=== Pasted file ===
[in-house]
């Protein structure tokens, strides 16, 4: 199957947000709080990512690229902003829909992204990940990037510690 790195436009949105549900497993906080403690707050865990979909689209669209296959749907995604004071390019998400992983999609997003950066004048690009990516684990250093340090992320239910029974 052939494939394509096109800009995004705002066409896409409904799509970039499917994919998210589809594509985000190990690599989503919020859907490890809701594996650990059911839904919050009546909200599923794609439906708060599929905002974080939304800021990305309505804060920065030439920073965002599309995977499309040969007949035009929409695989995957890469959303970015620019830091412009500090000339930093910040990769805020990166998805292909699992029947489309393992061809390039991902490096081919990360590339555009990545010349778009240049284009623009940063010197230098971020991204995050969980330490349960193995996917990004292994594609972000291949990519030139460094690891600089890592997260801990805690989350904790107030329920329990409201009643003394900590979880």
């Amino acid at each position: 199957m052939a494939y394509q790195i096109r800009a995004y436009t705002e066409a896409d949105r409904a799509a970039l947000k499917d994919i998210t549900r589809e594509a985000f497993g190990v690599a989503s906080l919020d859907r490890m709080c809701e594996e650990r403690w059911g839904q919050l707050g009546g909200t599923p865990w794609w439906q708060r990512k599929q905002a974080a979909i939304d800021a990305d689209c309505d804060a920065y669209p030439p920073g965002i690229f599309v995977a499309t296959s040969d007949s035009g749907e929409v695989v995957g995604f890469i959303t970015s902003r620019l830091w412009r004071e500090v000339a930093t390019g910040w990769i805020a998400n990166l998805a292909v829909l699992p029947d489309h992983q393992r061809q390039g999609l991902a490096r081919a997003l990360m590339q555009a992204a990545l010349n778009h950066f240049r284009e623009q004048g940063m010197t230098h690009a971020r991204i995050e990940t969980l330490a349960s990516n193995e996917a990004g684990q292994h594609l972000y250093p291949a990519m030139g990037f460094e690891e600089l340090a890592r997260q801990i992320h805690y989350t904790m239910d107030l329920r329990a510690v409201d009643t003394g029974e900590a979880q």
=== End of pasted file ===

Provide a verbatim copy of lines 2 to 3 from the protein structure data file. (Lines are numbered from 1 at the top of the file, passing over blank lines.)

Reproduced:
């Protein structure tokens, strides 16, 4: 199957947000709080990512690229902003829909992204990940990037510690 790195436009949105549900497993906080403690707050865990979909689209669209296959749907995604004071390019998400992983999609997003950066004048690009990516684990250093340090992320239910029974 052939494939394509096109800009995004705002066409896409409904799509970039499917994919998210589809594509985000190990690599989503919020859907490890809701594996650990059911839904919050009546909200599923794609439906708060599929905002974080939304800021990305309505804060920065030439920073965002599309995977499309040969007949035009929409695989995957890469959303970015620019830091412009500090000339930093910040990769805020990166998805292909699992029947489309393992061809390039991902490096081919990360590339555009990545010349778009240049284009623009940063010197230098971020991204995050969980330490349960193995996917990004292994594609972000291949990519030139460094690891600089890592997260801990805690989350904790107030329920329990409201009643003394900590979880």
């Amino acid at each position: 199957m052939a494939y394509q790195i096109r800009a995004y436009t705002e066409a896409d949105r409904a799509a970039l947000k499917d994919i998210t549900r589809e594509a985000f497993g190990v690599a989503s906080l919020d859907r490890m709080c809701e594996e650990r403690w059911g839904q919050l707050g009546g909200t599923p865990w794609w439906q708060r990512k599929q905002a974080a979909i939304d800021a990305d689209c309505d804060a920065y669209p030439p920073g965002i690229f599309v995977a499309t296959s040969d007949s035009g749907e929409v695989v995957g995604f890469i959303t970015s902003r620019l830091w412009r004071e500090v000339a930093t390019g910040w990769i805020a998400n990166l998805a292909v829909l699992p029947d489309h992983q393992r061809q390039g999609l991902a490096r081919a997003l990360m590339q555009a992204a990545l010349n778009h950066f240049r284009e623009q004048g940063m010197t230098h690009a971020r991204i995050e990940t969980l330490a349960s990516n193995e996917a990004g684990q292994h594609l972000y250093p291949a990519m030139g990037f460094e690891e600089l340090a890592r997260q801990i992320h805690y989350t904790m239910d107030l329920r329990a510690v409201d009643t003394g029974e900590a979880q």